Wellington Town Administrator Larry Lorentzen presented the budget for 2014 to the town trustees on Dec. 10. “Most items remain close to last year’s figures,” he said.
In his message to the board, he noted that most services will continue at current levels but that increases will be noted for the expansion of facilities and the development of parks.
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Mayor Travis Vieira called the budget “a good solid document” and praised Wellington finance director Mike Cummins as “one of the best around” in his position. “It’s nice to have someone that we have such faith in.”
Budgeted revenues for 2014 are projected at $12.4 million. A slight increase in the mill rate is related to the debt service for the water treatment plant. The town’s mill levy compares favorably with towns of similar size in north central Colorado.
Residential building permits are projected to be at 60 in 2014, even though at the time of this writing they had already reached 125 for 2013, a year when they were estimated at 30. Lorentzen explained that while optimism is in order, the estimate remains on the conservative side because of the experience of 2008 through 2011 when new building permits declined rapidly because of economic conditions.
Lorentzen describes the capital improvements budget as aggressive, something it has not been for several years. He notes that some funds are expected from infrastructure dedications by developers, meaning that not all budgeted funds will be outright cash expenditures by the town or from real cash revenues received. These expenditures will include $270,000 for the Interstate 25 underpass, $200,000 for the development of sports fields at the newly-acquired Thimmig property, $150,000 for paving Wilson Avenue between Sixth Street and the ballfields, $324,000 for widening Sixth Street at the Thimmig property and $1.8 million set aside for acquisition of water rights/emergency source. This final item has been included in the budget for several years but has not been an actual expenditure.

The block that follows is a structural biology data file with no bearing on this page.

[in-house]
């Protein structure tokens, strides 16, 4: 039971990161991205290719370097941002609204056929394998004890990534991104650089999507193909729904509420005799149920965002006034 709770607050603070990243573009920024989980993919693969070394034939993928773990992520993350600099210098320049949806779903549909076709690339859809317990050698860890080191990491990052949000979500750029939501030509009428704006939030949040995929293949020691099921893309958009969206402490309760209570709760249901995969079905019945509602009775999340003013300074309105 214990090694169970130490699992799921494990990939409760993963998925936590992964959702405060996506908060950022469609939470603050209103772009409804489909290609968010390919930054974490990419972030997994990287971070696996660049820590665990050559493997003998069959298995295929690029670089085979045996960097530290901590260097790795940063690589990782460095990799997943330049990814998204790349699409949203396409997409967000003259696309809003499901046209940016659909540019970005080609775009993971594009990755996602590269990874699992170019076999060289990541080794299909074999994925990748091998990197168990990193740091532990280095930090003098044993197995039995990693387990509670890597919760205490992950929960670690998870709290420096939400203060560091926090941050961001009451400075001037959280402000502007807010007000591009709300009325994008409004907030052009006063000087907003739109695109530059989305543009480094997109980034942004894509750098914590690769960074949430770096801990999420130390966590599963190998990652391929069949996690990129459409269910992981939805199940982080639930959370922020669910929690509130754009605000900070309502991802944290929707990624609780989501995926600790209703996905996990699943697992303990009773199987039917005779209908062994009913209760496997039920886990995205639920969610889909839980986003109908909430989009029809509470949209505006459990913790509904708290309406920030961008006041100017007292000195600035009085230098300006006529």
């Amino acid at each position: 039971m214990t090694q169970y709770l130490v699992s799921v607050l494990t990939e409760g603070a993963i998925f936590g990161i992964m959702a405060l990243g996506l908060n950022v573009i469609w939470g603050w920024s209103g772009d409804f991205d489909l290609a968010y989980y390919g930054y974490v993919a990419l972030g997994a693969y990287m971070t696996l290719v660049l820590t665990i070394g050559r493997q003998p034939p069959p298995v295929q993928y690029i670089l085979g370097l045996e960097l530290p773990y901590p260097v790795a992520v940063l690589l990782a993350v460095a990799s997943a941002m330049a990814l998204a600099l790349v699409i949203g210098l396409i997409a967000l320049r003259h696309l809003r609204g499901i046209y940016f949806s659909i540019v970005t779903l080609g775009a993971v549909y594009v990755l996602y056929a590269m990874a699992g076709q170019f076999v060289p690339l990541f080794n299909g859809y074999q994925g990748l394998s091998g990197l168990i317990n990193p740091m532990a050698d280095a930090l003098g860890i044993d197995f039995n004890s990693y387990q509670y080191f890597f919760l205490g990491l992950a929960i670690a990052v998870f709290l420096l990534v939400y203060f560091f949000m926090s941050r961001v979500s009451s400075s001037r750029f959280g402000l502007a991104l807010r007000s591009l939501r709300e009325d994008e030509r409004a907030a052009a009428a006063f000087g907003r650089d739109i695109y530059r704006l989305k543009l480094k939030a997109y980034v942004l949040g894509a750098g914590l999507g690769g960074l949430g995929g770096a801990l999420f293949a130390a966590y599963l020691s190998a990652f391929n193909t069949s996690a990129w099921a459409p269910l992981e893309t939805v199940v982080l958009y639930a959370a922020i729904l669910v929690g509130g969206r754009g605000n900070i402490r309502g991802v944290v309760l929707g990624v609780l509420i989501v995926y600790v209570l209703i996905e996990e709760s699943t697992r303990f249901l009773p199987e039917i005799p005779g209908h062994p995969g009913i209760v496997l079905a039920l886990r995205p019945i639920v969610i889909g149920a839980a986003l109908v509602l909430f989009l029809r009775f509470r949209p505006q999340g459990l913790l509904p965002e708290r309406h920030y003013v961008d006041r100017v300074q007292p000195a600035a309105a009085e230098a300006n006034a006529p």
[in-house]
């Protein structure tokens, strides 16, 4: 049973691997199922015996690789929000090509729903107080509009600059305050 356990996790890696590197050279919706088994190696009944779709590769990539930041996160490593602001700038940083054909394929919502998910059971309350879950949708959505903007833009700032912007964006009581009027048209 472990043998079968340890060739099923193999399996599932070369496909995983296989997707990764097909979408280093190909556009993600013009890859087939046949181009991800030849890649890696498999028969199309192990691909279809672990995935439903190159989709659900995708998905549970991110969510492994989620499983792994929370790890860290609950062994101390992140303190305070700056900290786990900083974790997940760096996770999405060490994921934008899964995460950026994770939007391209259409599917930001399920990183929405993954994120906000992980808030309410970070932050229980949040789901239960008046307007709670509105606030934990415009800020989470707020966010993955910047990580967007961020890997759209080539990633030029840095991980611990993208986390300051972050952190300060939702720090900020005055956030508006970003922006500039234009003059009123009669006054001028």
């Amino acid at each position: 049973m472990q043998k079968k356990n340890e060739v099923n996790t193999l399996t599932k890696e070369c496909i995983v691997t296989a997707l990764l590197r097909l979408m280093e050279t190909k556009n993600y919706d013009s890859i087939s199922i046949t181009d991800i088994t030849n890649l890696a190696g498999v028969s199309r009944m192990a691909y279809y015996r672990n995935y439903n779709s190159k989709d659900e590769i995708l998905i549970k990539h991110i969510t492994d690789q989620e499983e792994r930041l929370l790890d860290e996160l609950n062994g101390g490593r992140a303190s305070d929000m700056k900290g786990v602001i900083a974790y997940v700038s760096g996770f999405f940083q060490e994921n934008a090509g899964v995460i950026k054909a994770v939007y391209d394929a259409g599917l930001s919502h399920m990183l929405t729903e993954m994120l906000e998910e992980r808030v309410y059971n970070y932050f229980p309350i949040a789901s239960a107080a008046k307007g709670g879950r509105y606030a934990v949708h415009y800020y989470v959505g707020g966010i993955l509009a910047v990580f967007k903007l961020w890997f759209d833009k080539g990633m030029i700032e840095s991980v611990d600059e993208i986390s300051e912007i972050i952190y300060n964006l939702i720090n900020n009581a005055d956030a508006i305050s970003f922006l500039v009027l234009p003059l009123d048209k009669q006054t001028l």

Budgeted expenditures for 2014 are projected at $17.4 million, net of infrastructure dedications. Specific amounts budgeted for expenditures can be identified in the respective fund budgets. In the sewer fund, nearly $4.2 million has been budgeted for the expansion of the town’s water waste treatment plant. Efforts to procure additional sources of water and associated plant and equipment will likely remain in the budged until this comes to pass. This line item has been in the budget since 2006 and may remain for several years. In the park fund, approximately $3.4 million is budgeted for park development.
Other items at the meeting included an announcement that the park formerly known as Buffalo Creek, soon to be developed, will now be known as Wellington Community Park.
Former trustee, David Noe, who served for 11 years, will be returning to the board as an interim member to replace Ernest Cienfuegos-Baca, who resigned because he plans to move out of Wellington. An election will be held in the spring.